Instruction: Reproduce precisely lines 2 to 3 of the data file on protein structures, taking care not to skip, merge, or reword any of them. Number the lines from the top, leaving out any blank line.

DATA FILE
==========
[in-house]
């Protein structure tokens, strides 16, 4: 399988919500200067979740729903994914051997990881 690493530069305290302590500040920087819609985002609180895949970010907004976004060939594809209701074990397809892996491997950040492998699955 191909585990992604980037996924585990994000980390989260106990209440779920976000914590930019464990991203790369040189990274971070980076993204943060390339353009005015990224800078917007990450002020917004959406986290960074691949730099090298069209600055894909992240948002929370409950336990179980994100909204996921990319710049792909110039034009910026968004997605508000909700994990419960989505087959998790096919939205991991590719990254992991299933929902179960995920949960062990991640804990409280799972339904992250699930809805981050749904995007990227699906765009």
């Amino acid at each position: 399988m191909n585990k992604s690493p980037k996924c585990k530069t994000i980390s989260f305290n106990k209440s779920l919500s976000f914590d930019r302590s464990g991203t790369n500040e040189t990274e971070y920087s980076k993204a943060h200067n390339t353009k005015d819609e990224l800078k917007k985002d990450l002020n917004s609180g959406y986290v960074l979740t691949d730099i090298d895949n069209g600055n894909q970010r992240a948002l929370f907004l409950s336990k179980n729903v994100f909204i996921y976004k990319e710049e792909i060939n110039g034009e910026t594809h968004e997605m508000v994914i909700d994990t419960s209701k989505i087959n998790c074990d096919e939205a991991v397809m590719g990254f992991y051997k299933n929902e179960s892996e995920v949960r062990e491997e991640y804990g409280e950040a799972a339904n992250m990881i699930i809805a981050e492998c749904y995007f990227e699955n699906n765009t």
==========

């Protein structure tokens, strides 16, 4: 399988919500200067979740729903994914051997990881 690493530069305290302590500040920087819609985002609180895949970010907004976004060939594809209701074990397809892996491997950040492998699955 191909585990992604980037996924585990994000980390989260106990209440779920976000914590930019464990991203790369040189990274971070980076993204943060390339353009005015990224800078917007990450002020917004959406986290960074691949730099090298069209600055894909992240948002929370409950336990179980994100909204996921990319710049792909110039034009910026968004997605508000909700994990419960989505087959998790096919939205991991590719990254992991299933929902179960995920949960062990991640804990409280799972339904992250699930809805981050749904995007990227699906765009």
């Amino acid at each position: 399988m191909n585990k992604s690493p980037k996924c585990k530069t994000i980390s989260f305290n106990k209440s779920l919500s976000f914590d930019r302590s464990g991203t790369n500040e040189t990274e971070y920087s980076k993204a943060h200067n390339t353009k005015d819609e990224l800078k917007k985002d990450l002020n917004s609180g959406y986290v960074l979740t691949d730099i090298d895949n069209g600055n894909q970010r992240a948002l929370f907004l409950s336990k179980n729903v994100f909204i996921y976004k990319e710049e792909i060939n110039g034009e910026t594809h968004e997605m508000v994914i909700d994990t419960s209701k989505i087959n998790c074990d096919e939205a991991v397809m590719g990254f992991y051997k299933n929902e179960s892996e995920v949960r062990e491997e991640y804990g409280e950040a799972a339904n992250m990881i699930i809805a981050e492998c749904y995007f990227e699955n699906n765009t």